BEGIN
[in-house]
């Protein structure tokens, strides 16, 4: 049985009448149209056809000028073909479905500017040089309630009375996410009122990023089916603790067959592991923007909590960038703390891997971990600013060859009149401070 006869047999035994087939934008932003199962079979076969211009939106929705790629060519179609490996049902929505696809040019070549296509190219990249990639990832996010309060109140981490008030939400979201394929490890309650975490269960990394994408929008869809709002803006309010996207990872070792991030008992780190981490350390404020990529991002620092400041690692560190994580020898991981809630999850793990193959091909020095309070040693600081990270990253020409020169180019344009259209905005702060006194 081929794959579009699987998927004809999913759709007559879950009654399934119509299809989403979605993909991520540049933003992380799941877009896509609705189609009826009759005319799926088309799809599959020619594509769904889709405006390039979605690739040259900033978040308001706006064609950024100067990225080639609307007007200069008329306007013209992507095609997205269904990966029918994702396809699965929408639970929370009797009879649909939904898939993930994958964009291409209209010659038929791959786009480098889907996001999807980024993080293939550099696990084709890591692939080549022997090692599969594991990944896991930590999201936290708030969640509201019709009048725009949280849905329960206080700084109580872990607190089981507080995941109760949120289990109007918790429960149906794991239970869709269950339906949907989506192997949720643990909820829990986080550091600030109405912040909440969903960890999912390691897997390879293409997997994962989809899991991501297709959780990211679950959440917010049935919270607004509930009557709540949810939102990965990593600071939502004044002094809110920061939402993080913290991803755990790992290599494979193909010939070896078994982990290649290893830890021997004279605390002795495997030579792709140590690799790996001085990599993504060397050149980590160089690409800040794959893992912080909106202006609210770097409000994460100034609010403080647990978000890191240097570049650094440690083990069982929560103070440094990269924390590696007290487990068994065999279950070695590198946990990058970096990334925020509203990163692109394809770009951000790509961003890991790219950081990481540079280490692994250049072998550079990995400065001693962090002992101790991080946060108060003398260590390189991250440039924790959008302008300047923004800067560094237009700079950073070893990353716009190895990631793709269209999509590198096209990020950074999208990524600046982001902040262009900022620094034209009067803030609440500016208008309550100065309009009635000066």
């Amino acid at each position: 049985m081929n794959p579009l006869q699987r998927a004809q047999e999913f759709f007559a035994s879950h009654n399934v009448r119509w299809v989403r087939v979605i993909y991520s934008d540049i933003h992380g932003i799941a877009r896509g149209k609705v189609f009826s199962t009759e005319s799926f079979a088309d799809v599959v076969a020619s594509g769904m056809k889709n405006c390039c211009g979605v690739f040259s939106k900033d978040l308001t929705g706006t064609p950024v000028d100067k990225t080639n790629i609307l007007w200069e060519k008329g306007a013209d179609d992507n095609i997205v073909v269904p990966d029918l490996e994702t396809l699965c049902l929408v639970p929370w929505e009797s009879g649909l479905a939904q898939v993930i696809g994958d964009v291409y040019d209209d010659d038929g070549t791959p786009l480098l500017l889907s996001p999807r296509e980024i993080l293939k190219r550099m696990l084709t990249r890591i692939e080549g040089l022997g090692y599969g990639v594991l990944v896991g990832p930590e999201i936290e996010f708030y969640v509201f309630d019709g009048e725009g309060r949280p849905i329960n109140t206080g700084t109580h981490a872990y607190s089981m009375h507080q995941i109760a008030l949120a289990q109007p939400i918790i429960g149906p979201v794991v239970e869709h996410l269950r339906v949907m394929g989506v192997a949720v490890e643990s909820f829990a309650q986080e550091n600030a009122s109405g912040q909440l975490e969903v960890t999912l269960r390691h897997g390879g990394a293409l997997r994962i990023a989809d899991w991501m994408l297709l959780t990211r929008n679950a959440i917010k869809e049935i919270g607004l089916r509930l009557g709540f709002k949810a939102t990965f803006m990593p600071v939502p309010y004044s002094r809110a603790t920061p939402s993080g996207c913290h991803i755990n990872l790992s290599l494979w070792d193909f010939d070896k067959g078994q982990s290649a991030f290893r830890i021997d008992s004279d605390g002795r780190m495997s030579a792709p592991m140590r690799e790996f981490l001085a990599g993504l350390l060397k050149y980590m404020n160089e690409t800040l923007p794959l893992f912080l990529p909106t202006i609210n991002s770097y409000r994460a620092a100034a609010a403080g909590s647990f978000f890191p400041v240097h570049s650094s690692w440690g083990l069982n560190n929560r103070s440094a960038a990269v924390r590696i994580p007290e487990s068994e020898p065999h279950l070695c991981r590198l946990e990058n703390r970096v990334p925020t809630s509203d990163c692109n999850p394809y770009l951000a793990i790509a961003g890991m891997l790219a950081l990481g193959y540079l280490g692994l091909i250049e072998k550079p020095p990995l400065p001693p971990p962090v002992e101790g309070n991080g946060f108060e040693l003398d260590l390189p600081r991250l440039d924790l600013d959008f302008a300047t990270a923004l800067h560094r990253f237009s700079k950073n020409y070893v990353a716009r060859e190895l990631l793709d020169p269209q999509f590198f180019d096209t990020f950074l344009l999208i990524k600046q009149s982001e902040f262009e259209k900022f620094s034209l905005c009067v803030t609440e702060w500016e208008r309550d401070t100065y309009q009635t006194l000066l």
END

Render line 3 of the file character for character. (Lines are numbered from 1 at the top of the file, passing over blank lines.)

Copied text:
């Amino acid at each position: 049985m081929n794959p579009l006869q699987r998927a004809q047999e999913f759709f007559a035994s879950h009654n399934v009448r119509w299809v989403r087939v979605i993909y991520s934008d540049i933003h992380g932003i799941a877009r896509g149209k609705v189609f009826s199962t009759e005319s799926f079979a088309d799809v599959v076969a020619s594509g769904m056809k889709n405006c390039c211009g979605v690739f040259s939106k900033d978040l308001t929705g706006t064609p950024v000028d100067k990225t080639n790629i609307l007007w200069e060519k008329g306007a013209d179609d992507n095609i997205v073909v269904p990966d029918l490996e994702t396809l699965c049902l929408v639970p929370w929505e009797s009879g649909l479905a939904q898939v993930i696809g994958d964009v291409y040019d209209d010659d038929g070549t791959p786009l480098l500017l889907s996001p999807r296509e980024i993080l293939k190219r550099m696990l084709t990249r890591i692939e080549g040089l022997g090692y599969g990639v594991l990944v896991g990832p930590e999201i936290e996010f708030y969640v509201f309630d019709g009048e725009g309060r949280p849905i329960n109140t206080g700084t109580h981490a872990y607190s089981m009375h507080q995941i109760a008030l949120a289990q109007p939400i918790i429960g149906p979201v794991v239970e869709h996410l269950r339906v949907m394929g989506v192997a949720v490890e643990s909820f829990a309650q986080e550091n600030a009122s109405g912040q909440l975490e969903v960890t999912l269960r390691h897997g390879g990394a293409l997997r994962i990023a989809d899991w991501m994408l297709l959780t990211r929008n679950a959440i917010k869809e049935i919270g607004l089916r509930l009557g709540f709002k949810a939102t990965f803006m990593p600071v939502p309010y004044s002094r809110a603790t920061p939402s993080g996207c913290h991803i755990n990872l790992s290599l494979w070792d193909f010939d070896k067959g078994q982990s290649a991030f290893r830890i021997d008992s004279d605390g002795r780190m495997s030579a792709p592991m140590r690799e790996f981490l001085a990599g993504l350390l060397k050149y980590m404020n160089e690409t800040l923007p794959l893992f912080l990529p909106t202006i609210n991002s770097y409000r994460a620092a100034a609010a403080g909590s647990f978000f890191p400041v240097h570049s650094s690692w440690g083990l069982n560190n929560r103070s440094a960038a990269v924390r590696i994580p007290e487990s068994e020898p065999h279950l070695c991981r590198l946990e990058n703390r970096v990334p925020t809630s509203d990163c692109n999850p394809y770009l951000a793990i790509a961003g890991m891997l790219a950081l990481g193959y540079l280490g692994l091909i250049e072998k550079p020095p990995l400065p001693p971990p962090v002992e101790g309070n991080g946060f108060e040693l003398d260590l390189p600081r991250l440039d924790l600013d959008f302008a300047t990270a923004l800067h560094r990253f237009s700079k950073n020409y070893v990353a716009r060859e190895l990631l793709d020169p269209q999509f590198f180019d096209t990020f950074l344009l999208i990524k600046q009149s982001e902040f262009e259209k900022f620094s034209l905005c009067v803030t609440e702060w500016e208008r309550d401070t100065y309009q009635t006194l000066l």